Second in importance only to the nutritive processes of the body are its eliminative processes. And some would deny even this relegation of the latter to second place, for they plausibly maintain that no matter how well the body may be nourished it will not remain in a state of health if it is unable to eliminate properly its waste products, its debris, its garbage.

The word "eliminate" means "to put out, to expel, to discharge." The body eliminates its waste matter and products in four ways, viz.: (1) Through the breath; (2) through the skin, in the perspiration; (3) through the kidneys, in the urine; and (4) through the bowels, in the faeces or excrement.

In a later lesson I shall describe the process of elimination through the breath, in which the waste products of the system, carried in the blood to the lungs, are there consumed by the oxygen in the air brejithed into the lungs, and expelled in the form of carbonic acid gas.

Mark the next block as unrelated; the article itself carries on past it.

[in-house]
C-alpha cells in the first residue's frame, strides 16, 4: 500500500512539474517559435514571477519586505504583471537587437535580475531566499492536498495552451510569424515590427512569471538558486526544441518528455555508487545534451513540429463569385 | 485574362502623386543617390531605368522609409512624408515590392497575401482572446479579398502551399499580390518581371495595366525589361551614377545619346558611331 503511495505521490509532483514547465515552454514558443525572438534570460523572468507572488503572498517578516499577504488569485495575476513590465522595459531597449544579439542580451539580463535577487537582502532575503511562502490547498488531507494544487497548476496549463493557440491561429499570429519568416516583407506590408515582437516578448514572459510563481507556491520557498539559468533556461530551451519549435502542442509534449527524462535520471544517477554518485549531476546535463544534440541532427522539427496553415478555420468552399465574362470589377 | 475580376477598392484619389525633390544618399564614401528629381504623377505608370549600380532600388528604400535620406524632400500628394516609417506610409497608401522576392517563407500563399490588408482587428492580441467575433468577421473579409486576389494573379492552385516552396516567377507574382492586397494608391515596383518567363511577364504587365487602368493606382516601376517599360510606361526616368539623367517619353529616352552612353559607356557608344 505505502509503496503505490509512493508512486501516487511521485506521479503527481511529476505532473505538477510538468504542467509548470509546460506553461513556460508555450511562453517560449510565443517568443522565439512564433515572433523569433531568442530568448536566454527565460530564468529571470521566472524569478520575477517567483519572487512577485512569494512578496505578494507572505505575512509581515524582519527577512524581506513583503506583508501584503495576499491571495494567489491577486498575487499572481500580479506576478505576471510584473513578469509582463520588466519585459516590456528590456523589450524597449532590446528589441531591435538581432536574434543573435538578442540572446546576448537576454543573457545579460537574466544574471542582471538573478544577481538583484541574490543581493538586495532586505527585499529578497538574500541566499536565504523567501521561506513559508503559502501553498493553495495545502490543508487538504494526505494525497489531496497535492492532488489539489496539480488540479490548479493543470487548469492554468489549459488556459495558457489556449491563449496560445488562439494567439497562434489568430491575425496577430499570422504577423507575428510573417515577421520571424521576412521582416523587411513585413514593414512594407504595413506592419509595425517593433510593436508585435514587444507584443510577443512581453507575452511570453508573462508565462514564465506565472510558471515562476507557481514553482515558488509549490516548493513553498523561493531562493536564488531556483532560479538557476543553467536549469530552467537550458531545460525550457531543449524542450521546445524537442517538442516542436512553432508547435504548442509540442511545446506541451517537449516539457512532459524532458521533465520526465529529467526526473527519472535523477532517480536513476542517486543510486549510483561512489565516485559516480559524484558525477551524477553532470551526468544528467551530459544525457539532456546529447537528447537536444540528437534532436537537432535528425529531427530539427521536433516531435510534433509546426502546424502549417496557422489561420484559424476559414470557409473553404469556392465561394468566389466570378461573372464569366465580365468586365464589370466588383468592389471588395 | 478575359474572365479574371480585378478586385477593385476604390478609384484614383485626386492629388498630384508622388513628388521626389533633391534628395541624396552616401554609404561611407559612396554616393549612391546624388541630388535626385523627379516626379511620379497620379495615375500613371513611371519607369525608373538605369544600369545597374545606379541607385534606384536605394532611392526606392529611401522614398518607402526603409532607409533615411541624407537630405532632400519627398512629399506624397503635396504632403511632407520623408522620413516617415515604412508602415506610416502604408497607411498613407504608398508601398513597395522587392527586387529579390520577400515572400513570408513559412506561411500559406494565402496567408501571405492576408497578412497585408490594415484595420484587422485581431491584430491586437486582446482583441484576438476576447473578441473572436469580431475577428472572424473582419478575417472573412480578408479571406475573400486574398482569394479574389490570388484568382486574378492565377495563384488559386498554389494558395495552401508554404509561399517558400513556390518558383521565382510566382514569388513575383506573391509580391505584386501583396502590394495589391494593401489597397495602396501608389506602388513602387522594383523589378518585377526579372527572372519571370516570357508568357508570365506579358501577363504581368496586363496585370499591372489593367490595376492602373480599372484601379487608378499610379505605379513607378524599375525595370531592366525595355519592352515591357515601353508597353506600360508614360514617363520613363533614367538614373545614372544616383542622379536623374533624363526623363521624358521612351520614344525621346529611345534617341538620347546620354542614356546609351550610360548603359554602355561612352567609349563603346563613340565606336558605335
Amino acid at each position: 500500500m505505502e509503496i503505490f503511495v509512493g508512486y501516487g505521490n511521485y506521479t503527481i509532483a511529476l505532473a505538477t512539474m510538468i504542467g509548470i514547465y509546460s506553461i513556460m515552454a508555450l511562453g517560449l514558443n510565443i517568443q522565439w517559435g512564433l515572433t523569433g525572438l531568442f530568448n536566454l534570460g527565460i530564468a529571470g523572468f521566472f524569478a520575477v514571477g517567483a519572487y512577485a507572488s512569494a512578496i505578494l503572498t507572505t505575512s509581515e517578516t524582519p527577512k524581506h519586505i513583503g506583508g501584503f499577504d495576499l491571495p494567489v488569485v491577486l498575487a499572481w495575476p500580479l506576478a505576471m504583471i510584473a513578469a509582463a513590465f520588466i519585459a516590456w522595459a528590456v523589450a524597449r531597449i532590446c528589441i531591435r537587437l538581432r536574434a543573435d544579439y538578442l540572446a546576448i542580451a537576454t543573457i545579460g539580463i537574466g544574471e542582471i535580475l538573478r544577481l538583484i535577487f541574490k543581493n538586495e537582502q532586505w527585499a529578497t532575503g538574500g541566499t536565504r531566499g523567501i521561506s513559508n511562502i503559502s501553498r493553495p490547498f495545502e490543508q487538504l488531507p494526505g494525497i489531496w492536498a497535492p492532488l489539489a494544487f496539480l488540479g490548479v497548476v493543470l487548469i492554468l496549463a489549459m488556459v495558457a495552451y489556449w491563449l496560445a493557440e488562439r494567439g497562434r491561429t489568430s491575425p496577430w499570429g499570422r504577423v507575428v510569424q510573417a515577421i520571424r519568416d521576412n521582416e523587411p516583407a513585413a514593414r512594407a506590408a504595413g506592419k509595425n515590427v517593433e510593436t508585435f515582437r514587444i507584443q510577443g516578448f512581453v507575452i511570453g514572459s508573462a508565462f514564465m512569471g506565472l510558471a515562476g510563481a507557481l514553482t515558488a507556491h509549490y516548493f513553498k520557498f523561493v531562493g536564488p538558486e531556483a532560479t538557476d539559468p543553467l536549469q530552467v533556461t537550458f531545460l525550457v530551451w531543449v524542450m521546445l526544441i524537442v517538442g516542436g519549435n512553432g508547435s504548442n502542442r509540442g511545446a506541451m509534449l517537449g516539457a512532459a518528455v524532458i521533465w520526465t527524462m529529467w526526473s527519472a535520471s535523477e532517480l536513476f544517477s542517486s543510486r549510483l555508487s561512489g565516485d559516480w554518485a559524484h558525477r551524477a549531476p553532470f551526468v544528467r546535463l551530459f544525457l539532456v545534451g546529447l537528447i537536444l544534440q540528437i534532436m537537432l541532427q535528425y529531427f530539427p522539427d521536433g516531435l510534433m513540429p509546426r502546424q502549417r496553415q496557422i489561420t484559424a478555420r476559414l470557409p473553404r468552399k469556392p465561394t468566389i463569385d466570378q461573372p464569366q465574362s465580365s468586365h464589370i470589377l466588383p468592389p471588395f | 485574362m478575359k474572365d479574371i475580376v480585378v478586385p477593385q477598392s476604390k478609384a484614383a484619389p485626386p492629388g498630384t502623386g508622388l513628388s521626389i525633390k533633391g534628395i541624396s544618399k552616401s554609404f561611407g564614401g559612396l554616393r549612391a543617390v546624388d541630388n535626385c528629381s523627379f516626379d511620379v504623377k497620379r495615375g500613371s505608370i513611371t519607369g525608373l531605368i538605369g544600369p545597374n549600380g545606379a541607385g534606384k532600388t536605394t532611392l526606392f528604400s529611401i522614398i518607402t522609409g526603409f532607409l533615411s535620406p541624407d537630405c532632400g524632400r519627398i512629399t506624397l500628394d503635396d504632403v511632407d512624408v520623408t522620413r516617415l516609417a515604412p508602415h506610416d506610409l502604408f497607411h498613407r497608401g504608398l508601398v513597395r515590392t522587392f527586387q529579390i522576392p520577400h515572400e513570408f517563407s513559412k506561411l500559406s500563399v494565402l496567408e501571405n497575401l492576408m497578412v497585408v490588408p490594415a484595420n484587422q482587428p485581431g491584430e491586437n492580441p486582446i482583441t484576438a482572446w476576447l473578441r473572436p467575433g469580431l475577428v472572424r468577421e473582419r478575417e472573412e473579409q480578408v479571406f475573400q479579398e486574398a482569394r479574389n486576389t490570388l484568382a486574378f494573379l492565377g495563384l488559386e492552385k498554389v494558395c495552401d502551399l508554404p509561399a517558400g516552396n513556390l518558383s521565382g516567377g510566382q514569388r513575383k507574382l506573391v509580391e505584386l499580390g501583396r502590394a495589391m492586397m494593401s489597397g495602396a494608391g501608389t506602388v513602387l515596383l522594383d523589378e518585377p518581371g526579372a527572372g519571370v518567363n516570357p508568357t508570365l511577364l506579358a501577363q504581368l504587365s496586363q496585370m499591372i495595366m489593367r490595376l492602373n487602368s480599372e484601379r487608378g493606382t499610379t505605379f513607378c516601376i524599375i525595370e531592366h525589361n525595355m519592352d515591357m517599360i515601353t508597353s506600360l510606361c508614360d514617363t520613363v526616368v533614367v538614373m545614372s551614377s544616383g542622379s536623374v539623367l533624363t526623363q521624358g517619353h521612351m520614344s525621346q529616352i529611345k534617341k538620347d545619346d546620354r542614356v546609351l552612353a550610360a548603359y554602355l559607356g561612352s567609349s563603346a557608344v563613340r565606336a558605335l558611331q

Elimination through the skin, by means of the perspiration, is a far more important process than is realized by the average person. There are over three million sweat glands in the human body, the combined length of the secreting tubes being about two or three miles. The normal adult human being excretes about one and one-half pint to two pints of perspiration every twenty-four hours, that amount of course being greatly exceeded by men doing manual work in hot places, such as rolling mills, engine rooms, etc. Sweat or perspiration is seen by chemical analysis to be loaded with the refuse matter of the system, it being in fact but little different from the urine in its chemical composition. The excretory glands of the skin are really supplementary organs to the kidneys, and in case of kidney troubles they perform a great deal of the work that ordinarily falls to the lot of the kidneys.